In response to recent attacks on the American Legislative Exchange Council (ALEC), former Kentucky legislator Richard Roeding penned an Op-Ed in defense of the organization. The piece appeared in the Lexington Herald-Leader on July 23, 2012.
Roeding addresses current criticisms of the organization and offers his take on why ALEC is an invaluable resource for legislators all over the nation:
As ALEC’s state chair during my 18 years in the Kentucky legislature, I can personally testify to the effectiveness of the public-private partnership made possible by ALEC’s approach. Unlike NCLS, ALEC gives its member legislators more understanding about how business is affected by laws and regulations. It produces model legislation with equal votes from legislators and business representatives. Proposed legislation is thoroughly discussed and researched. Reaching consensus sometimes takes years. With this process, most of ALEC’s legislation will not only be conservative but also constitutionally sound.
Richard Beliles and his Kentucky Common Cause group, funded nationally by George Soros, well known for giving billions to extremist political and environmental projects, claim ALEC violates its non-profit tax status by lobbying. Since when did giving legislators and business interests in the private sector a forum in which to meet and discuss policy constitute lobbying? ALEC advocates for policy, something IRS rules allow.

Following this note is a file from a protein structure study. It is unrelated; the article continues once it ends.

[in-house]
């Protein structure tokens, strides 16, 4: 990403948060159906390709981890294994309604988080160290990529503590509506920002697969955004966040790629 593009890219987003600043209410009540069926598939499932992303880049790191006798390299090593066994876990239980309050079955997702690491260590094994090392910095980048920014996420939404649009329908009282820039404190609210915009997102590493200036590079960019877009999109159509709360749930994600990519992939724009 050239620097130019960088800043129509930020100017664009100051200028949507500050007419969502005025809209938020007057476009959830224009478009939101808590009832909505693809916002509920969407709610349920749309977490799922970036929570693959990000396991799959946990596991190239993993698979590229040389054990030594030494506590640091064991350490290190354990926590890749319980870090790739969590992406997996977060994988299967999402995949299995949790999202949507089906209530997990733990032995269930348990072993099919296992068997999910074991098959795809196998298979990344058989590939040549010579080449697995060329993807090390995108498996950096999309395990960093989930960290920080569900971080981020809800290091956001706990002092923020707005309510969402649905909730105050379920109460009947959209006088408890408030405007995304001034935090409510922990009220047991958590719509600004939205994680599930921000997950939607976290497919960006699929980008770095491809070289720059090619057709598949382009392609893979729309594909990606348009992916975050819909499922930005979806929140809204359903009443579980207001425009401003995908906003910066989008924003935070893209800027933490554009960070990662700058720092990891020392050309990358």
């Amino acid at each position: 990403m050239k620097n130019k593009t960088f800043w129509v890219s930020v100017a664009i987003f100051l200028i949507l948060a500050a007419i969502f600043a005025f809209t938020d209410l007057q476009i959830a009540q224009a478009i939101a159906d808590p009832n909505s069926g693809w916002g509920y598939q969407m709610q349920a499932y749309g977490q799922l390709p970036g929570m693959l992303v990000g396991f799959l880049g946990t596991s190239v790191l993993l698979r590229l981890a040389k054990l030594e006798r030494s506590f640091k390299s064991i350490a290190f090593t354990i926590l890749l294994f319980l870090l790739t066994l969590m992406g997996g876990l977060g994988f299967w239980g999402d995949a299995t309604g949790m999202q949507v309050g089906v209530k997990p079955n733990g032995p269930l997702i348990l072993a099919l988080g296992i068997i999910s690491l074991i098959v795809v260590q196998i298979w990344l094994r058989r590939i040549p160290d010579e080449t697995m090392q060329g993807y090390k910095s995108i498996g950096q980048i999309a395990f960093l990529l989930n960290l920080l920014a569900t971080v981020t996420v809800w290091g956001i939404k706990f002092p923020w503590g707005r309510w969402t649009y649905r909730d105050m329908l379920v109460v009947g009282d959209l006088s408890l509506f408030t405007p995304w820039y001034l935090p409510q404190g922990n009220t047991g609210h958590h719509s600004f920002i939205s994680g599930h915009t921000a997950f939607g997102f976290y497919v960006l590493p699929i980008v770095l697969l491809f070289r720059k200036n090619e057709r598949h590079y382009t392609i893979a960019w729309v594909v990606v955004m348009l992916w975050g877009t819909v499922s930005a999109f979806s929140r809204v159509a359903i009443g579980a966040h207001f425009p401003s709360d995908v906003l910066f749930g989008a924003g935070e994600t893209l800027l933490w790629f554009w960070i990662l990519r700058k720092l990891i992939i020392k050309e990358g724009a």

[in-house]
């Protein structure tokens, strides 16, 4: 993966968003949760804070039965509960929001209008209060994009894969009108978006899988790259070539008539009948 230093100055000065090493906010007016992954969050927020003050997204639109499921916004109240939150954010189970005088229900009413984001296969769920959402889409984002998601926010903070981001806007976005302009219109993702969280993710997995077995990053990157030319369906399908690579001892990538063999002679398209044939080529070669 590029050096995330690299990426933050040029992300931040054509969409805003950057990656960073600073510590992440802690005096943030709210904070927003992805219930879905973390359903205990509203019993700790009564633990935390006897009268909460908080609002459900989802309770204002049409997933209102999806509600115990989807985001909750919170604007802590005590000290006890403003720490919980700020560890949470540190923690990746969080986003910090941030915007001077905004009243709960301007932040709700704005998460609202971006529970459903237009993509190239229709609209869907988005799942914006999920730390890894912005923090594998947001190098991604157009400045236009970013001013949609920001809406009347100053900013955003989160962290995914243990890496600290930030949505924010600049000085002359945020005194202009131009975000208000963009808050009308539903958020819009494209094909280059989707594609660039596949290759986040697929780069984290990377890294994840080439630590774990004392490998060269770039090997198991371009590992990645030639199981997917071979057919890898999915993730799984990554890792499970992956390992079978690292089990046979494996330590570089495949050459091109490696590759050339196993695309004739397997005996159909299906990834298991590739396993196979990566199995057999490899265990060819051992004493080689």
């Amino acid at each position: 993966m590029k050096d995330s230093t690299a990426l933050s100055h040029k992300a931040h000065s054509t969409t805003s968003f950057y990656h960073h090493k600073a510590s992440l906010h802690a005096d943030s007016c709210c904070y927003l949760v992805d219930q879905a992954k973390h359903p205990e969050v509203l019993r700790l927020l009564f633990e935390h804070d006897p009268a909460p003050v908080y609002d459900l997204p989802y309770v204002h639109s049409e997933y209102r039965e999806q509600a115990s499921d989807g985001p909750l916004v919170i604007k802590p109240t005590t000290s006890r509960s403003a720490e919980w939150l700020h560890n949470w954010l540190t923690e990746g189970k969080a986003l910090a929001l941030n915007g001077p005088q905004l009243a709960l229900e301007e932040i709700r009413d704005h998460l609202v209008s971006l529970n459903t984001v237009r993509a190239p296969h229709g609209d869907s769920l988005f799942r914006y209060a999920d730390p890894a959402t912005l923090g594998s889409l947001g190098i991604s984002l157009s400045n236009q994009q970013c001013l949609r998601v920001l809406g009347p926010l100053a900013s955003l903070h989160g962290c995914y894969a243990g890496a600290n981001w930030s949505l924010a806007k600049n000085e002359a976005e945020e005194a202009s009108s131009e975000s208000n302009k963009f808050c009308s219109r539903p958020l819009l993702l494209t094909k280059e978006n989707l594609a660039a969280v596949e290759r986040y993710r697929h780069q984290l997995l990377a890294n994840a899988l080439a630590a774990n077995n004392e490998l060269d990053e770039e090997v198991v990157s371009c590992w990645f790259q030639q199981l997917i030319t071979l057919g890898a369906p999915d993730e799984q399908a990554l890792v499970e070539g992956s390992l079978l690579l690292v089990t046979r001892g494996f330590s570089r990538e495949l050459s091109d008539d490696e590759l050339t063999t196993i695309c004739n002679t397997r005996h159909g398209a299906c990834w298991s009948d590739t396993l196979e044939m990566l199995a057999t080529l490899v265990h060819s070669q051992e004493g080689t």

Refusing ALEC that right would be tantamount to denying all legitimate policy organizations the freedom to exercise First Amendment rights.
Is the forum that ALEC provides a venue for policy discussion or an exercise in lobbying? ALEC’s detractors would have you believe they are violating their nonprofit status by lobbying. As Roeding illustrates, that seems like a bit of a stretch to me.
You can read the full article here.